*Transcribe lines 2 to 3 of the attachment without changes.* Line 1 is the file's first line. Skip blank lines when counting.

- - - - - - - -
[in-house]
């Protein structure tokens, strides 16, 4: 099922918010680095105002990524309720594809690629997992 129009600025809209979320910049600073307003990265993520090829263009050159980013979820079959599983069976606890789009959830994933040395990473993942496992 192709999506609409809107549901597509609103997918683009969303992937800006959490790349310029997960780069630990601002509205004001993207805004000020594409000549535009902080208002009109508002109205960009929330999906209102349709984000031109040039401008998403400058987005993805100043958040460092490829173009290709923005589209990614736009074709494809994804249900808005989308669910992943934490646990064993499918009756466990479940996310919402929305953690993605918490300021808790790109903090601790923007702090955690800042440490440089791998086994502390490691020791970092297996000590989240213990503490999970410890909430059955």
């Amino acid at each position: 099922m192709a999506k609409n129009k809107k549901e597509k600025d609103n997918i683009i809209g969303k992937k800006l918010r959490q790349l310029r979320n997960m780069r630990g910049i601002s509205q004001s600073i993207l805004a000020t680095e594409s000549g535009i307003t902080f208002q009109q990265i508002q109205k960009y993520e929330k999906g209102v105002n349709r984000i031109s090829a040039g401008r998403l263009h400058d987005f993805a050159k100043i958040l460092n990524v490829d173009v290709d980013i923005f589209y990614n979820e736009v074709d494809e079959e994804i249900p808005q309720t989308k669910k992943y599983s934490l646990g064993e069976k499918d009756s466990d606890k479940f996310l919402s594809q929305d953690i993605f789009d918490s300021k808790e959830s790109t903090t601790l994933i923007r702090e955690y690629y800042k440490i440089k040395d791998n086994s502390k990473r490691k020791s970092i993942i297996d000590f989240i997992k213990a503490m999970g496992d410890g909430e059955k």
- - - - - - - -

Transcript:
């Protein structure tokens, strides 16, 4: 099922918010680095105002990524309720594809690629997992 129009600025809209979320910049600073307003990265993520090829263009050159980013979820079959599983069976606890789009959830994933040395990473993942496992 192709999506609409809107549901597509609103997918683009969303992937800006959490790349310029997960780069630990601002509205004001993207805004000020594409000549535009902080208002009109508002109205960009929330999906209102349709984000031109040039401008998403400058987005993805100043958040460092490829173009290709923005589209990614736009074709494809994804249900808005989308669910992943934490646990064993499918009756466990479940996310919402929305953690993605918490300021808790790109903090601790923007702090955690800042440490440089791998086994502390490691020791970092297996000590989240213990503490999970410890909430059955």
């Amino acid at each position: 099922m192709a999506k609409n129009k809107k549901e597509k600025d609103n997918i683009i809209g969303k992937k800006l918010r959490q790349l310029r979320n997960m780069r630990g910049i601002s509205q004001s600073i993207l805004a000020t680095e594409s000549g535009i307003t902080f208002q009109q990265i508002q109205k960009y993520e929330k999906g209102v105002n349709r984000i031109s090829a040039g401008r998403l263009h400058d987005f993805a050159k100043i958040l460092n990524v490829d173009v290709d980013i923005f589209y990614n979820e736009v074709d494809e079959e994804i249900p808005q309720t989308k669910k992943y599983s934490l646990g064993e069976k499918d009756s466990d606890k479940f996310l919402s594809q929305d953690i993605f789009d918490s300021k808790e959830s790109t903090t601790l994933i923007r702090e955690y690629y800042k440490i440089k040395d791998n086994s502390k990473r490691k020791s970092i993942i297996d000590f989240i997992k213990a503490m999970g496992d410890g909430e059955k």